Utilizing a fabric constructed with stretch is also a way to increase function and comfort. Stretch – whether created with spandex or built in mechanically – helps the masks fit snug across the wearer’s face. Additionally, it helps prevent particles from escaping through the sides of the face mask as it will fit closer against the skin. Preventing malfunction is paramount and using a stretch fabric allows for better fit and performance.
There are several ways to increase performance and build layers of protection in PPE design. One of the best ways to do this is by using a fabric with a specialized finish. There are several finishes that will elevate face mask performance, but in the case of PPE, nothing rivals an antimicrobial finish. A fabric with this type of finish terminates the growth of microorganisms, which include viruses and bacteria. Antimicrobial finishes have been applied to fabrics in the medical industry, from hospital gowns to curtains, for years. It’s even regularly applied to activewear fabrics to combat germs produced when the wearer sweats.
Antimicrobial finishes are applied to fabric at mill stage; it’s not something that can be added later in the production process. It can be applied to both synthetic and natural fibers, but the process of application differs. Adding an antimicrobial finish to synthetic fibers requires a process using heat and exhaust, while a process using padding technology successfully applies the finish to natural fibers.
As we continue to monitor the spread of COVID-19 in our country, it’s becoming increasingly clear that one of our most significant challenges is to simply get people accustomed to wearing face masks. We must adapt to form this new habit. I believe we can help advance this effort by increasing the physical comfort of PPE. Making a breathable fabric is an immediate way to do this, especially in warmer seasons and climates.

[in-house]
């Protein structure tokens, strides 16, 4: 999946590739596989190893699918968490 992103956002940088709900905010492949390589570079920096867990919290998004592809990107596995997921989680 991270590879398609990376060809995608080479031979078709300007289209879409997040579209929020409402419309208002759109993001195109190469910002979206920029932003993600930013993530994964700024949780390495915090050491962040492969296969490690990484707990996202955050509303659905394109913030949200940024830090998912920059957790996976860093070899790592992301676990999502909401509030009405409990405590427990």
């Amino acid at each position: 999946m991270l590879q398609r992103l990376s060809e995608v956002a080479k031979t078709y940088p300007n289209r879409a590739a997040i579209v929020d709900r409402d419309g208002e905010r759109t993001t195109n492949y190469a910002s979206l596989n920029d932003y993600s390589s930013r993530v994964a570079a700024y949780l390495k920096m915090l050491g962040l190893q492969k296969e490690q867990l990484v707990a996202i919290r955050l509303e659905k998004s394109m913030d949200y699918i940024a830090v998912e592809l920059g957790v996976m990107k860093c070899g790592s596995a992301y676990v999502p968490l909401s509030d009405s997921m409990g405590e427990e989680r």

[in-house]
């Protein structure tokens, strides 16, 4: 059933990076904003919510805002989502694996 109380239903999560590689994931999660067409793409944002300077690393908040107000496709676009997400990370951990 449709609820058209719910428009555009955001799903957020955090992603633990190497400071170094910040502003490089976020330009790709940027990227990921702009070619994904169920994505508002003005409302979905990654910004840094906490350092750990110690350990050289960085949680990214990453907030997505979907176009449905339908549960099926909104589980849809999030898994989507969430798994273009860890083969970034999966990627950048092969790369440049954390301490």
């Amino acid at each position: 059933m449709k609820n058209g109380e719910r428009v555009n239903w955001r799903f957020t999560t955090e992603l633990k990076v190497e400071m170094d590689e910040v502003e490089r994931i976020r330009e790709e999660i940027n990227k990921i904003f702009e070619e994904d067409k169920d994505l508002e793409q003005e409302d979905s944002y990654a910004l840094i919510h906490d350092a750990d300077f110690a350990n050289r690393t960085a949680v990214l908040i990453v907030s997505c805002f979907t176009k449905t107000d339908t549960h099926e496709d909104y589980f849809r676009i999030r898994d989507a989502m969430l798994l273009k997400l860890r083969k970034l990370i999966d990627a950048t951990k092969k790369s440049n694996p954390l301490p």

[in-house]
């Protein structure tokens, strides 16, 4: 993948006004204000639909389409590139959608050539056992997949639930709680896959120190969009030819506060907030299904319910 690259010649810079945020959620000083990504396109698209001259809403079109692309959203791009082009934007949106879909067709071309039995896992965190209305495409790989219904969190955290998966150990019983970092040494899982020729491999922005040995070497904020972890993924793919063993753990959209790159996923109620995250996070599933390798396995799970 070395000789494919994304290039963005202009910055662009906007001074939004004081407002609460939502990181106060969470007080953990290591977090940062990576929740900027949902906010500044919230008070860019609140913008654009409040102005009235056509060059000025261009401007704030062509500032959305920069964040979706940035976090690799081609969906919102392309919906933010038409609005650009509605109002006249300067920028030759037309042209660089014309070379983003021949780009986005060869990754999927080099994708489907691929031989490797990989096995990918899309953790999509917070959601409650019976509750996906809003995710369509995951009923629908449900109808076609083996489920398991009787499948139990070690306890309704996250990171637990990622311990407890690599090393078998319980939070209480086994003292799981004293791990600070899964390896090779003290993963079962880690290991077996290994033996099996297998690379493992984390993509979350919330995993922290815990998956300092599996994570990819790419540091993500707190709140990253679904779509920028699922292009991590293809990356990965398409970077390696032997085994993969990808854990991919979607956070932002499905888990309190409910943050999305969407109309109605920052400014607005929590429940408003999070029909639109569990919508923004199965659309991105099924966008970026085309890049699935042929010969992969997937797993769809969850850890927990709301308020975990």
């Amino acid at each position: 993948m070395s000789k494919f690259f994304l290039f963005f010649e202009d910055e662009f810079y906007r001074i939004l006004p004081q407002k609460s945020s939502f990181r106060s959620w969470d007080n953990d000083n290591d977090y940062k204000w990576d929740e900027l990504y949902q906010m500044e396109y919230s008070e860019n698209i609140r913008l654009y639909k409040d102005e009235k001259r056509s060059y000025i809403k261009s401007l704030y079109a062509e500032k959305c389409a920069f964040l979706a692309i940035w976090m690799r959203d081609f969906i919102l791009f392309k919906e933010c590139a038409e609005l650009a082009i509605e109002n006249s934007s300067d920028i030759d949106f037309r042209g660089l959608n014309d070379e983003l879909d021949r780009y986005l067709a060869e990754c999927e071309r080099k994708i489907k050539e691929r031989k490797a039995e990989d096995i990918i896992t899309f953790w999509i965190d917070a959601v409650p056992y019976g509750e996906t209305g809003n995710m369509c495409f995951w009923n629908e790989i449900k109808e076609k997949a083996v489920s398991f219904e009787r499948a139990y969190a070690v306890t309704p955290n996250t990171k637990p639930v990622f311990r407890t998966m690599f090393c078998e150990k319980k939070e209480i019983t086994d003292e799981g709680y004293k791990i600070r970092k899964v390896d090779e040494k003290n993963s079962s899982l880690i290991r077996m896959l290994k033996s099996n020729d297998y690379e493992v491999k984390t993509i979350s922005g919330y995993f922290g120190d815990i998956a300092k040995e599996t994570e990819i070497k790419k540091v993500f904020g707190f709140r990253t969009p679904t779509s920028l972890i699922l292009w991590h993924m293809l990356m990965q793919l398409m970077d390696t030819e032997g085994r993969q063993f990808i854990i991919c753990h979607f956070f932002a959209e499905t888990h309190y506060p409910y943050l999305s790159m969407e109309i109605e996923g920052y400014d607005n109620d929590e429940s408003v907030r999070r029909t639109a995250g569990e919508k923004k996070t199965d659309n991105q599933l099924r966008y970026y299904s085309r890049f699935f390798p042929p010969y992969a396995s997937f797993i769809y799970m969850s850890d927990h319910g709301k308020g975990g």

I wrote about breathable finishes in my last column, “The Power of Polyester,” and noted there are numerous names used to describe the same type of technology. To recap, I’m talking about wicking or moisture management finishes. Though it may seem counterintuitive at first, breathable finishes can simultaneously act as a particle barrier and wick moisture. To better illustrate this concept, think of the opposite: a face mask that absorbs moisture (sweat, coughs, sneezes, etc.) and clings to your face as you go about your day. That face mask will only continue to absorb particulates and its effectiveness will decrease the longer you wear it. A face mask with a wicking finish will aid in moisture evaporation and keep the wearer dry and comfortable.
Breathable wicking finishes can be applied to both synthetic and natural fibers at mill stage, although it’s more frequently applied to synthetic fibers because natural fibers innately breathe. Over the last few years it has become more common to apply wicking finishes to natural fibers to increase performance. I encourage you to consider sourcing breathable fabric because, after all, increased comfort will lead to increased use.